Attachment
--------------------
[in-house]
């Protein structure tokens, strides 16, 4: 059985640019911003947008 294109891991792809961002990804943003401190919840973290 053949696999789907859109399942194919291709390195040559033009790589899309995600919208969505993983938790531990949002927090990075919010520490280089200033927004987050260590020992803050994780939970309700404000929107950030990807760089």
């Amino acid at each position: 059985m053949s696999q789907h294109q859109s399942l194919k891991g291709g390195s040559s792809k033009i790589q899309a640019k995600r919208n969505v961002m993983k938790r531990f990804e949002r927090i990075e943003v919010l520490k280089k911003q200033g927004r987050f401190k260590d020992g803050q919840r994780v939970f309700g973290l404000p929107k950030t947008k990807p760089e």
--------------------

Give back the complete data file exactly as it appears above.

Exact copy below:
[in-house]
């Protein structure tokens, strides 16, 4: 059985640019911003947008 294109891991792809961002990804943003401190919840973290 053949696999789907859109399942194919291709390195040559033009790589899309995600919208969505993983938790531990949002927090990075919010520490280089200033927004987050260590020992803050994780939970309700404000929107950030990807760089």
């Amino acid at each position: 059985m053949s696999q789907h294109q859109s399942l194919k891991g291709g390195s040559s792809k033009i790589q899309a640019k995600r919208n969505v961002m993983k938790r531990f990804e949002r927090i990075e943003v919010l520490k280089k911003q200033g927004r987050f401190k260590d020992g803050q919840r994780v939970f309700g973290l404000p929107k950030t947008k990807p760089e």